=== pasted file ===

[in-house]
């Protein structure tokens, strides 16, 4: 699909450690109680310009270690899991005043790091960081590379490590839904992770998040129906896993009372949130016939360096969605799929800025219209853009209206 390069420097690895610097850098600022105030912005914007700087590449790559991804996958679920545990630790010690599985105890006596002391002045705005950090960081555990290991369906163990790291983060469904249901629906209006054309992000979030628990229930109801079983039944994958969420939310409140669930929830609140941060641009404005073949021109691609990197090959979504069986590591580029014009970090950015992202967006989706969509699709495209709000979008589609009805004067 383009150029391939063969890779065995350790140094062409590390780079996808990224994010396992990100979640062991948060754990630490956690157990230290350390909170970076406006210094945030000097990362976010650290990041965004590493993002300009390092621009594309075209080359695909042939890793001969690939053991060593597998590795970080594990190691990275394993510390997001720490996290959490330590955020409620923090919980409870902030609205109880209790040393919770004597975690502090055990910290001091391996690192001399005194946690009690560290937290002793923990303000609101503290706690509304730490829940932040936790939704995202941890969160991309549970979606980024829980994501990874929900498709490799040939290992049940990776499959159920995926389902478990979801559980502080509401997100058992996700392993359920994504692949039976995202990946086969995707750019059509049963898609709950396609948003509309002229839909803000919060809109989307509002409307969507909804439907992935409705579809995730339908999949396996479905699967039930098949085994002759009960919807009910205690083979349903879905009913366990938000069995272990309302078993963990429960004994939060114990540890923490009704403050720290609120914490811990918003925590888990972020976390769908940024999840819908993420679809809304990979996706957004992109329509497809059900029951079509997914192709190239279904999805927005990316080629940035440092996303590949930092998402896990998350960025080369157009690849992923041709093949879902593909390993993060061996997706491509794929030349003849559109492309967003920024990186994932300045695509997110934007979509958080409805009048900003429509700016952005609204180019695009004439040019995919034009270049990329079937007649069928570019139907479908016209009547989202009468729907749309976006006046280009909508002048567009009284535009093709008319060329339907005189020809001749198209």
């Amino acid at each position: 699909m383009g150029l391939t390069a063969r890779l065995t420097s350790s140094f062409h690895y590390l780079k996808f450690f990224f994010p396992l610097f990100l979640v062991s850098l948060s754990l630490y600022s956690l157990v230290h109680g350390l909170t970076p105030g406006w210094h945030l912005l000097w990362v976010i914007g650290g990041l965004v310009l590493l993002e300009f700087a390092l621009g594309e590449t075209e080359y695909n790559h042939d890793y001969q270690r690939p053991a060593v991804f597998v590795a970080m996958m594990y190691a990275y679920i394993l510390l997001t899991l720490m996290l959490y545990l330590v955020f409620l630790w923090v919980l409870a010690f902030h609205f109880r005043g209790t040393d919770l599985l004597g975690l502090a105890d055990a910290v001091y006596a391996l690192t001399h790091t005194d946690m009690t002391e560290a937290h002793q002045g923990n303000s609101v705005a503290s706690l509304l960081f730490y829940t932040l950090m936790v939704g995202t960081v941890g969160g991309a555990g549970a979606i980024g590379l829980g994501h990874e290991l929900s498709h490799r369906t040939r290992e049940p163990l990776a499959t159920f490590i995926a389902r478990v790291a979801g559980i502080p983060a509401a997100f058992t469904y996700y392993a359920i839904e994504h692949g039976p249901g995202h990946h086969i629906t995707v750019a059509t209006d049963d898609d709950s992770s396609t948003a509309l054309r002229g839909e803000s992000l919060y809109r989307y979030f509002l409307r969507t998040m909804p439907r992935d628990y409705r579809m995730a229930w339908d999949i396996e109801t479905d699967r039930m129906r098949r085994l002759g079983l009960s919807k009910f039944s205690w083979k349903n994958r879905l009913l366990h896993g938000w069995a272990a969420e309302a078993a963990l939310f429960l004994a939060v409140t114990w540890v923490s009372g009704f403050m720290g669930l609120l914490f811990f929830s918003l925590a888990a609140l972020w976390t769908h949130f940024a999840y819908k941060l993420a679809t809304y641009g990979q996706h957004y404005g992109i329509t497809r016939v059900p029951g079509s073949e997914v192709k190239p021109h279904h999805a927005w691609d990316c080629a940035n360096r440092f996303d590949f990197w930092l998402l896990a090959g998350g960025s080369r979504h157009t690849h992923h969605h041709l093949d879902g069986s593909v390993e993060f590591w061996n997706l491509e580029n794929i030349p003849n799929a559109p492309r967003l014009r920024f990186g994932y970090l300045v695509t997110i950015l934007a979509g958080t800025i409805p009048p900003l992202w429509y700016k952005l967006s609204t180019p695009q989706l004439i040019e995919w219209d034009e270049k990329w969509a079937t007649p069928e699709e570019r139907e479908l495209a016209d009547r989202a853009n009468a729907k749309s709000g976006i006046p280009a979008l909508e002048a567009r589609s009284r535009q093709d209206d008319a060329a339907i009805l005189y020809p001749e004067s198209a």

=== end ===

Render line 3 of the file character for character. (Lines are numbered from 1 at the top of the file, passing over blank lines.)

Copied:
């Amino acid at each position: 699909m383009g150029l391939t390069a063969r890779l065995t420097s350790s140094f062409h690895y590390l780079k996808f450690f990224f994010p396992l610097f990100l979640v062991s850098l948060s754990l630490y600022s956690l157990v230290h109680g350390l909170t970076p105030g406006w210094h945030l912005l000097w990362v976010i914007g650290g990041l965004v310009l590493l993002e300009f700087a390092l621009g594309e590449t075209e080359y695909n790559h042939d890793y001969q270690r690939p053991a060593v991804f597998v590795a970080m996958m594990y190691a990275y679920i394993l510390l997001t899991l720490m996290l959490y545990l330590v955020f409620l630790w923090v919980l409870a010690f902030h609205f109880r005043g209790t040393d919770l599985l004597g975690l502090a105890d055990a910290v001091y006596a391996l690192t001399h790091t005194d946690m009690t002391e560290a937290h002793q002045g923990n303000s609101v705005a503290s706690l509304l960081f730490y829940t932040l950090m936790v939704g995202t960081v941890g969160g991309a555990g549970a979606i980024g590379l829980g994501h990874e290991l929900s498709h490799r369906t040939r290992e049940p163990l990776a499959t159920f490590i995926a389902r478990v790291a979801g559980i502080p983060a509401a997100f058992t469904y996700y392993a359920i839904e994504h692949g039976p249901g995202h990946h086969i629906t995707v750019a059509t209006d049963d898609d709950s992770s396609t948003a509309l054309r002229g839909e803000s992000l919060y809109r989307y979030f509002l409307r969507t998040m909804p439907r992935d628990y409705r579809m995730a229930w339908d999949i396996e109801t479905d699967r039930m129906r098949r085994l002759g079983l009960s919807k009910f039944s205690w083979k349903n994958r879905l009913l366990h896993g938000w069995a272990a969420e309302a078993a963990l939310f429960l004994a939060v409140t114990w540890v923490s009372g009704f403050m720290g669930l609120l914490f811990f929830s918003l925590a888990a609140l972020w976390t769908h949130f940024a999840y819908k941060l993420a679809t809304y641009g990979q996706h957004y404005g992109i329509t497809r016939v059900p029951g079509s073949e997914v192709k190239p021109h279904h999805a927005w691609d990316c080629a940035n360096r440092f996303d590949f990197w930092l998402l896990a090959g998350g960025s080369r979504h157009t690849h992923h969605h041709l093949d879902g069986s593909v390993e993060f590591w061996n997706l491509e580029n794929i030349p003849n799929a559109p492309r967003l014009r920024f990186g994932y970090l300045v695509t997110i950015l934007a979509g958080t800025i409805p009048p900003l992202w429509y700016k952005l967006s609204t180019p695009q989706l004439i040019e995919w219209d034009e270049k990329w969509a079937t007649p069928e699709e570019r139907e479908l495209a016209d009547r989202a853009n009468a729907k749309s709000g976006i006046p280009a979008l909508e002048a567009r589609s009284r535009q093709d209206d008319a060329a339907i009805l005189y020809p001749e004067s198209a």